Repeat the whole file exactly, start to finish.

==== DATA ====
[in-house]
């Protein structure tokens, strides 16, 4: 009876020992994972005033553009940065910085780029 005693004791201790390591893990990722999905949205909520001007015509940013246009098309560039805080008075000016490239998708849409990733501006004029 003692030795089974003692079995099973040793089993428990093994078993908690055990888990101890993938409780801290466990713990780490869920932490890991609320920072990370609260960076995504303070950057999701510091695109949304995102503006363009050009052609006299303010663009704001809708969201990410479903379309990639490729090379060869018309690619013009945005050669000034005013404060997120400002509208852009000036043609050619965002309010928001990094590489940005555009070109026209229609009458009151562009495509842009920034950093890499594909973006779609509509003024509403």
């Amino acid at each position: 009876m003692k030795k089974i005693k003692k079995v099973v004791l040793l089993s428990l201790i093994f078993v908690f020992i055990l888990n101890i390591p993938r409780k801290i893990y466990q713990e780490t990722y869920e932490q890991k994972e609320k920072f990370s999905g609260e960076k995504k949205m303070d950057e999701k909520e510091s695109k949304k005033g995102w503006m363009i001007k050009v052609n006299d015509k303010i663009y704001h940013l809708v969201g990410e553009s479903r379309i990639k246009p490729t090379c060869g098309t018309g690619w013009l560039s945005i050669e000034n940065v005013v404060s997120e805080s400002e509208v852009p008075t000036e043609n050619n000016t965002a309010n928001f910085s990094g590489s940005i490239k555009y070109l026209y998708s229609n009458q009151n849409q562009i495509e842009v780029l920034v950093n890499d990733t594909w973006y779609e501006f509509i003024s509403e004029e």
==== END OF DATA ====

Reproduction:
[in-house]
């Protein structure tokens, strides 16, 4: 009876020992994972005033553009940065910085780029 005693004791201790390591893990990722999905949205909520001007015509940013246009098309560039805080008075000016490239998708849409990733501006004029 003692030795089974003692079995099973040793089993428990093994078993908690055990888990101890993938409780801290466990713990780490869920932490890991609320920072990370609260960076995504303070950057999701510091695109949304995102503006363009050009052609006299303010663009704001809708969201990410479903379309990639490729090379060869018309690619013009945005050669000034005013404060997120400002509208852009000036043609050619965002309010928001990094590489940005555009070109026209229609009458009151562009495509842009920034950093890499594909973006779609509509003024509403």
């Amino acid at each position: 009876m003692k030795k089974i005693k003692k079995v099973v004791l040793l089993s428990l201790i093994f078993v908690f020992i055990l888990n101890i390591p993938r409780k801290i893990y466990q713990e780490t990722y869920e932490q890991k994972e609320k920072f990370s999905g609260e960076k995504k949205m303070d950057e999701k909520e510091s695109k949304k005033g995102w503006m363009i001007k050009v052609n006299d015509k303010i663009y704001h940013l809708v969201g990410e553009s479903r379309i990639k246009p490729t090379c060869g098309t018309g690619w013009l560039s945005i050669e000034n940065v005013v404060s997120e805080s400002e509208v852009p008075t000036e043609n050619n000016t965002a309010n928001f910085s990094g590489s940005i490239k555009y070109l026209y998708s229609n009458q009151n849409q562009i495509e842009v780029l920034v950093n890499d990733t594909w973006y779609e501006f509509i003024s509403e004029e």